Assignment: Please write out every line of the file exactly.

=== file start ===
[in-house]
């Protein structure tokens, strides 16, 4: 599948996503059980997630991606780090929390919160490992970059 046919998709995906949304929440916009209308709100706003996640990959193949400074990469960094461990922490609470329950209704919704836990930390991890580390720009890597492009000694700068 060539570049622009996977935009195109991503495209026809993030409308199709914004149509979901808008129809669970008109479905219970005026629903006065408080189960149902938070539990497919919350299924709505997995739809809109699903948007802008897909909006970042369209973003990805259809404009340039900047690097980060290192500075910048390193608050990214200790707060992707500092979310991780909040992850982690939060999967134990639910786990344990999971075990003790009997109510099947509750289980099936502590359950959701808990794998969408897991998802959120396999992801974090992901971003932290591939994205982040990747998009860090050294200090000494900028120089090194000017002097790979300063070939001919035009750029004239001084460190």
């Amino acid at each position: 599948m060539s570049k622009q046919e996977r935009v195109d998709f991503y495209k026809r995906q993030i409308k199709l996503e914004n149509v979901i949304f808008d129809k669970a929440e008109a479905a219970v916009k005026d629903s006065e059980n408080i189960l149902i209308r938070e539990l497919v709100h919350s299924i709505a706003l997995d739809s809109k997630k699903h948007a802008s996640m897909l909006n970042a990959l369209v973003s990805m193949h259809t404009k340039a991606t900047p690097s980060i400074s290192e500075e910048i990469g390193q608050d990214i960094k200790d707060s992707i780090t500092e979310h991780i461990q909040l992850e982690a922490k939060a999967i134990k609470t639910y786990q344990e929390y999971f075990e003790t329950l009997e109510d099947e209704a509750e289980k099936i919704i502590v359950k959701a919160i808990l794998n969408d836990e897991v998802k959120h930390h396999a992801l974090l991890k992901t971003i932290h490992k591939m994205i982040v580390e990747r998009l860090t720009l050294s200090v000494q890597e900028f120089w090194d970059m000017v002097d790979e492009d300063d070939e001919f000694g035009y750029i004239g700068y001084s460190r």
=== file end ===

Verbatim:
[in-house]
């Protein structure tokens, strides 16, 4: 599948996503059980997630991606780090929390919160490992970059 046919998709995906949304929440916009209308709100706003996640990959193949400074990469960094461990922490609470329950209704919704836990930390991890580390720009890597492009000694700068 060539570049622009996977935009195109991503495209026809993030409308199709914004149509979901808008129809669970008109479905219970005026629903006065408080189960149902938070539990497919919350299924709505997995739809809109699903948007802008897909909006970042369209973003990805259809404009340039900047690097980060290192500075910048390193608050990214200790707060992707500092979310991780909040992850982690939060999967134990639910786990344990999971075990003790009997109510099947509750289980099936502590359950959701808990794998969408897991998802959120396999992801974090992901971003932290591939994205982040990747998009860090050294200090000494900028120089090194000017002097790979300063070939001919035009750029004239001084460190």
């Amino acid at each position: 599948m060539s570049k622009q046919e996977r935009v195109d998709f991503y495209k026809r995906q993030i409308k199709l996503e914004n149509v979901i949304f808008d129809k669970a929440e008109a479905a219970v916009k005026d629903s006065e059980n408080i189960l149902i209308r938070e539990l497919v709100h919350s299924i709505a706003l997995d739809s809109k997630k699903h948007a802008s996640m897909l909006n970042a990959l369209v973003s990805m193949h259809t404009k340039a991606t900047p690097s980060i400074s290192e500075e910048i990469g390193q608050d990214i960094k200790d707060s992707i780090t500092e979310h991780i461990q909040l992850e982690a922490k939060a999967i134990k609470t639910y786990q344990e929390y999971f075990e003790t329950l009997e109510d099947e209704a509750e289980k099936i919704i502590v359950k959701a919160i808990l794998n969408d836990e897991v998802k959120h930390h396999a992801l974090l991890k992901t971003i932290h490992k591939m994205i982040v580390e990747r998009l860090t720009l050294s200090v000494q890597e900028f120089w090194d970059m000017v002097d790979e492009d300063d070939e001919f000694g035009y750029i004239g700068y001084s460190r």